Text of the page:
And why not. OK, more practical reason would be that the higher MP can then act as a sort of "digital zoom", rather than having to actually fit a teensy-weensy zoom in the phone.
What if you took that picture, and the area you want to zoom in isn't in focus?
The question should rather be which segment of camera sales are shrinking? Obviously the P&S segment. Possibly the entry-level (aka "Rebel") segment. But I do think that the more higher-end will actually show growth.
Lets go back to the graph. I'm looking at the graph provided by Dilbert (first page), lets disseminate it and look at it rationally.
First, the bar graph, it says all (sony's) still camera market will drop from 50,000 (still cameras) to 25,000 (still cameras) by 2017, keeping video camera market relatively constant.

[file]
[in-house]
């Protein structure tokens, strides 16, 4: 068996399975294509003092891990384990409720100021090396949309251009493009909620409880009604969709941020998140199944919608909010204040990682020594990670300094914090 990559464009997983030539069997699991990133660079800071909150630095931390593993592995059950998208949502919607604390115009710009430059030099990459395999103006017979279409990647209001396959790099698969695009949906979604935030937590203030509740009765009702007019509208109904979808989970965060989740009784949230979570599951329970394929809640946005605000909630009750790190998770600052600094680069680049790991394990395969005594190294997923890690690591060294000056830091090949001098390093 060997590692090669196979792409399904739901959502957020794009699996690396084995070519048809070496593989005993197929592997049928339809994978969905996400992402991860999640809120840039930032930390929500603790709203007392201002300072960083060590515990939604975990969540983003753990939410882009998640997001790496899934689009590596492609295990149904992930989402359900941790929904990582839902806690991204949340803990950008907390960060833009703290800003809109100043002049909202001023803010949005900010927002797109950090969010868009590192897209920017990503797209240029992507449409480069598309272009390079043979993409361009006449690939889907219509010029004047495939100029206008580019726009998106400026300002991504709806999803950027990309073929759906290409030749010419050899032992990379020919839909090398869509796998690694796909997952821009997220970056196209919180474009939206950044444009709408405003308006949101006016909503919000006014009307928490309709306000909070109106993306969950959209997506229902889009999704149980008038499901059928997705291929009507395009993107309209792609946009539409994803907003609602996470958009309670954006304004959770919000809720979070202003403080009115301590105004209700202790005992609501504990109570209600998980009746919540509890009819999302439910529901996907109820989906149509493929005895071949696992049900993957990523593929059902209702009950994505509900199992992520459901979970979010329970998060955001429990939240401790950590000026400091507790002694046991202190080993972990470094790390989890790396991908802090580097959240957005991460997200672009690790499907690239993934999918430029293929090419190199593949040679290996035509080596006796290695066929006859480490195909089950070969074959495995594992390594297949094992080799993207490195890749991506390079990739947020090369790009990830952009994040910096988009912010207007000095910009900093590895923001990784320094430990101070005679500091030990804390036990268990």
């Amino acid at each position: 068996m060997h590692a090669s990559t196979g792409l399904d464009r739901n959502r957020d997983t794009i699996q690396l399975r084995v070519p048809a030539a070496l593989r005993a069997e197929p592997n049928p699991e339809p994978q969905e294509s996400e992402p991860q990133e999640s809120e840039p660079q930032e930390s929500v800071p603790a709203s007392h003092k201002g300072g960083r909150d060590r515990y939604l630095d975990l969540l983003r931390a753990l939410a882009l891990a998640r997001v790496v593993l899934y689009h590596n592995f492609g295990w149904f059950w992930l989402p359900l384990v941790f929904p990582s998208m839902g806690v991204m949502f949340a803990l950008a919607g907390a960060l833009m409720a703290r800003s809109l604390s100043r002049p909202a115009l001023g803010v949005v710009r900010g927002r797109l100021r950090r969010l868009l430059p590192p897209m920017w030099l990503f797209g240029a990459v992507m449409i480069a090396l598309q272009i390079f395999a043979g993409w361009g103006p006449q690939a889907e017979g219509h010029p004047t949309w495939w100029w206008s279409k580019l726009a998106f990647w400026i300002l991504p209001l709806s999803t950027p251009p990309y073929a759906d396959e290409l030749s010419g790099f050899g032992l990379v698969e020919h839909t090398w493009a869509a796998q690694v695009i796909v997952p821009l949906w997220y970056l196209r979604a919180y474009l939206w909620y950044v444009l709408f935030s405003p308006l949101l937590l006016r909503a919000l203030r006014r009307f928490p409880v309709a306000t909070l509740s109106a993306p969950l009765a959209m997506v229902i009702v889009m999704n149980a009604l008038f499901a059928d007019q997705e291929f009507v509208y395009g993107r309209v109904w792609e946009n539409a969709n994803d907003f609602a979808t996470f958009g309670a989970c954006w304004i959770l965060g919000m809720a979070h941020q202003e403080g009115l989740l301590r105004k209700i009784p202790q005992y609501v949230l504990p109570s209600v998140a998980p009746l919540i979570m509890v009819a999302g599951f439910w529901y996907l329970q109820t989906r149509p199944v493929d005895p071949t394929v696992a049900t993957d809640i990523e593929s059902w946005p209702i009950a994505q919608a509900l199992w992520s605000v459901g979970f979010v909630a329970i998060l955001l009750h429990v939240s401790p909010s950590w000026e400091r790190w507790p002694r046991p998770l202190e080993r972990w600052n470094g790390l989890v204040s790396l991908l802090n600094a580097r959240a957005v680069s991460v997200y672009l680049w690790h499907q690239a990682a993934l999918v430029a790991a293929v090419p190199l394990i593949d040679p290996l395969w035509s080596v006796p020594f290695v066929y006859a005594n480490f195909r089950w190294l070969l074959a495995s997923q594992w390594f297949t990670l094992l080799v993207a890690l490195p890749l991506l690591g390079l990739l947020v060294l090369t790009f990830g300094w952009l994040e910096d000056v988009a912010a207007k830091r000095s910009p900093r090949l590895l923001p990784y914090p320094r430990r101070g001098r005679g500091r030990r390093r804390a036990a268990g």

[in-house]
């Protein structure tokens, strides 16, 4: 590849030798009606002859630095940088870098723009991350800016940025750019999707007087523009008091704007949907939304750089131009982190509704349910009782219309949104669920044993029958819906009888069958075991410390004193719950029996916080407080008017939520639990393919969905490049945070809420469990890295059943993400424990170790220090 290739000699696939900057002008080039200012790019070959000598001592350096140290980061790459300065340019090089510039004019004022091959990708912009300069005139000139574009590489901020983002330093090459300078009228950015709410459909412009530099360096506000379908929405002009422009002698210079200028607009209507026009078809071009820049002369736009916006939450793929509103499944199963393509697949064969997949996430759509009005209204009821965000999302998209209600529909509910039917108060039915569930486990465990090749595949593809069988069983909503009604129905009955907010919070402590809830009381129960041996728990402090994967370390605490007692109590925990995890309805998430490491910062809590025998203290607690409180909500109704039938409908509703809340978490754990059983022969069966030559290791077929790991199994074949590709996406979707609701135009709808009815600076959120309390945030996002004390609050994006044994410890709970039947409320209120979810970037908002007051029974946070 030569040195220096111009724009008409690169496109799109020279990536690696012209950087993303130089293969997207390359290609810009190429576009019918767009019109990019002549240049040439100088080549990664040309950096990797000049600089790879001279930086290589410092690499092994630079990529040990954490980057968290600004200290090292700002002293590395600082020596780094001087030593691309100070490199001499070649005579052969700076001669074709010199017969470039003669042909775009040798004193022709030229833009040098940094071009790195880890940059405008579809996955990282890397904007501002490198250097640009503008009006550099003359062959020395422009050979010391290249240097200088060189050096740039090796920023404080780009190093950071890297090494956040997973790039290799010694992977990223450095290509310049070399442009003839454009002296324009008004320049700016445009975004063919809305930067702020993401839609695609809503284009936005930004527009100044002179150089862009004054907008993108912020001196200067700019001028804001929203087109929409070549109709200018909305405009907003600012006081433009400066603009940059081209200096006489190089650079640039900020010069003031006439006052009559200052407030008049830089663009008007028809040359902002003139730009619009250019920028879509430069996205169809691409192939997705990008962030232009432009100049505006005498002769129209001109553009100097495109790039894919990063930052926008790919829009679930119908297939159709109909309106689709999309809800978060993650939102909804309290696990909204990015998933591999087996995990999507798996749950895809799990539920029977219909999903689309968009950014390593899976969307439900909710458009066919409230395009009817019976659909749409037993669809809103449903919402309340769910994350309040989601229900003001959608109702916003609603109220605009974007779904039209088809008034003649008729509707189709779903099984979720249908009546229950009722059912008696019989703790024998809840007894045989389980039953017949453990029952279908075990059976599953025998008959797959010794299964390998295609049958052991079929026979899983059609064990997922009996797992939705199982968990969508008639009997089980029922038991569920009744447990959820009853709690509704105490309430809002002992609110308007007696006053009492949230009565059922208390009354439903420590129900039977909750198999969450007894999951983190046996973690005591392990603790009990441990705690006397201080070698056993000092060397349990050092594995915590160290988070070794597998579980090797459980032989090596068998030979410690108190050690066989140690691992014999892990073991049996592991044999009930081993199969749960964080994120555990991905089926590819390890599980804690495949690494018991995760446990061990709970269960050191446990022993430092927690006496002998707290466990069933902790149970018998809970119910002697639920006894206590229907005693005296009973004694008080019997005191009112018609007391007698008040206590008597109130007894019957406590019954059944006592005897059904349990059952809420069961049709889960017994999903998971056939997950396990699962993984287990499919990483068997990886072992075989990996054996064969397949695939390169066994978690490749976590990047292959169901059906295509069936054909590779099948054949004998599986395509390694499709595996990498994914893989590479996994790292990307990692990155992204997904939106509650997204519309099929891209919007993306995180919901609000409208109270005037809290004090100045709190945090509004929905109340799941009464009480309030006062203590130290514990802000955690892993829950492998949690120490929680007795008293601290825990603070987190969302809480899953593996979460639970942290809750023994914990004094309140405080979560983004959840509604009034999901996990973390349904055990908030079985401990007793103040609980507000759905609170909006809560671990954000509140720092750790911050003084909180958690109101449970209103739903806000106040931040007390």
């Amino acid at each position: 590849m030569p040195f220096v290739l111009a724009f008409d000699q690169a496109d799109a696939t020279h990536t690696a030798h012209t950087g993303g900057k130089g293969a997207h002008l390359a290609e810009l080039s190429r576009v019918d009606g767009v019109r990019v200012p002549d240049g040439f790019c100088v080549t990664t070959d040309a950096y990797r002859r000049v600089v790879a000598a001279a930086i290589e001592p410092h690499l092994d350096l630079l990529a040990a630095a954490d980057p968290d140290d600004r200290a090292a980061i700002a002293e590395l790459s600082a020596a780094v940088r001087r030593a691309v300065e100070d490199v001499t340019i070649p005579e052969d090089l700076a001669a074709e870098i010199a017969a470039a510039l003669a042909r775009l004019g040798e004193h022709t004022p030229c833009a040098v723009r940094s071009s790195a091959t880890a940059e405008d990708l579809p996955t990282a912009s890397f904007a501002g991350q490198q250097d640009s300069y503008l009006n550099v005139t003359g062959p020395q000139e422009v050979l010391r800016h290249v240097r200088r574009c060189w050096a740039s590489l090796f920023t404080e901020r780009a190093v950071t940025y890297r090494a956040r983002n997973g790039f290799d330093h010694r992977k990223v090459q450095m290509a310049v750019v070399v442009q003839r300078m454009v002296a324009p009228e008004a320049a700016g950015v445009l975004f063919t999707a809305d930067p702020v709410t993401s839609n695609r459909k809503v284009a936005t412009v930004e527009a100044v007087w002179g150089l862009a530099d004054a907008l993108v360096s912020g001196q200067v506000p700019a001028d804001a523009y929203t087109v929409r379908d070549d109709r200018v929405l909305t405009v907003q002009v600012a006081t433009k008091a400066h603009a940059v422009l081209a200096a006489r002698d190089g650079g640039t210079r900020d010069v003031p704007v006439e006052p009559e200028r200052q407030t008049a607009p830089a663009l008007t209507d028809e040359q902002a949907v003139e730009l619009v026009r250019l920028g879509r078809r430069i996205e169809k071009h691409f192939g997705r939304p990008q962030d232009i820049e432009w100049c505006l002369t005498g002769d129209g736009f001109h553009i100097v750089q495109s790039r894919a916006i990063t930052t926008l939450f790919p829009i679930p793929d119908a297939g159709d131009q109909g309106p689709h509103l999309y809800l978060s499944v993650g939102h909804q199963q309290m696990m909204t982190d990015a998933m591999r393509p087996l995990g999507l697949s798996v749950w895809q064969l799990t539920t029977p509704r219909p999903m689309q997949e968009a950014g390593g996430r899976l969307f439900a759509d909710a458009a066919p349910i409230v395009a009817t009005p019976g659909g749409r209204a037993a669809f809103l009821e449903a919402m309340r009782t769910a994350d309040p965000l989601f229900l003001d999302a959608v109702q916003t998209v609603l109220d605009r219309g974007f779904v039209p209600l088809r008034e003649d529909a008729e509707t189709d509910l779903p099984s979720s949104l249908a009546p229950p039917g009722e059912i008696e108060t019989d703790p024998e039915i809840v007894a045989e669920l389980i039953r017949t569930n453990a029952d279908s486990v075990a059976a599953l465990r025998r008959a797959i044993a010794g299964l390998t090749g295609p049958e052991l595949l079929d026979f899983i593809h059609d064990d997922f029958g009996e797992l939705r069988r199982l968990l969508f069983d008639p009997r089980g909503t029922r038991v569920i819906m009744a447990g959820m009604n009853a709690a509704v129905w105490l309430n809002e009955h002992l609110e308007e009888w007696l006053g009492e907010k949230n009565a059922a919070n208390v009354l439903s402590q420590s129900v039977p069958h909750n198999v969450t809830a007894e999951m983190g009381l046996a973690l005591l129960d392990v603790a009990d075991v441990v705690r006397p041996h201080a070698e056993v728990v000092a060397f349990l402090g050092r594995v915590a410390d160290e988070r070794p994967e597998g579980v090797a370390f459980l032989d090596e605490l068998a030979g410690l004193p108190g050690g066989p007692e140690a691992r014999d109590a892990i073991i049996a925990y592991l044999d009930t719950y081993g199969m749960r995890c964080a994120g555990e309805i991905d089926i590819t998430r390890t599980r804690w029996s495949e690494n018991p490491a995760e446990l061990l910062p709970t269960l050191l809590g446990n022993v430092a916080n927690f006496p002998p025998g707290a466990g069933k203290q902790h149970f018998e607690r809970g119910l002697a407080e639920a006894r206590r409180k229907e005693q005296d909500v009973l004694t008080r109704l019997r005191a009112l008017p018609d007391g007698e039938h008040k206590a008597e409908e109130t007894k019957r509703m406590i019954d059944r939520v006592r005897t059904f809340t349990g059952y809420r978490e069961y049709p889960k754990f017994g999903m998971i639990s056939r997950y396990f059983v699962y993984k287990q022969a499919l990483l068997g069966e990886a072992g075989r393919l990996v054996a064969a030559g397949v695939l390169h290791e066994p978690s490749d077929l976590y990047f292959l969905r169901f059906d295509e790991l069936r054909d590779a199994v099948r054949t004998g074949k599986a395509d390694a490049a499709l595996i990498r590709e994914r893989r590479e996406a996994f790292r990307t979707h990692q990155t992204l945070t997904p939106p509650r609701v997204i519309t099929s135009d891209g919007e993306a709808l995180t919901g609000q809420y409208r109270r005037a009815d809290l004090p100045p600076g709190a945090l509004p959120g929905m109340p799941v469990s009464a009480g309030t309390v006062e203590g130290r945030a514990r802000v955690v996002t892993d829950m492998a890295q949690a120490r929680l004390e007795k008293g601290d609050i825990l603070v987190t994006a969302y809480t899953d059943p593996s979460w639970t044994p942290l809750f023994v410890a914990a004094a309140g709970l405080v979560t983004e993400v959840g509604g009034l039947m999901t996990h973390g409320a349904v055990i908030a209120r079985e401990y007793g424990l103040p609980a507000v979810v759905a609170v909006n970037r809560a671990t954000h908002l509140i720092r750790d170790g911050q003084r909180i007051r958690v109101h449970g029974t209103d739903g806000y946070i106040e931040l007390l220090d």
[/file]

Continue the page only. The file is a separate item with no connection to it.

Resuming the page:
Now, lets look at the pie chart, lets assume ILC: Single reflex is constant from 2014 to 2017, although there might be some growth. Also, there is definite growth in ILC: Mirror-less, but by how much? Its definitely not 25% of the entire pie, so lets give it a good 20%. 20% of 25,000 units sold is only 5,000. If in 2014's pie chart ILC: Mirror-less occupied 10%, its still only 5,000 units sold (10% of 50,000).
And to who must Sony sell these sensors? Canon? So with Nikon being the only potential purchaser in town, it makes sense to then make your own products incorporating your own products.
I know Hasselblad uses Sony sensors, I'm sure other companies other than Nikon uses Sony sensors too.
All I'm saying is that Sony is at a 2 Billion dollar loss already, may be even be hitting bankruptcy anytime soon...
Why invest in something that may be a losing battle?
Sony has made a niche, especially in the sensor world... but lets face it... their bodies suck.
Time to change strategies, Intel makes chips and motherboards... when have you bought an entire computer made by Intel, sold by Intel?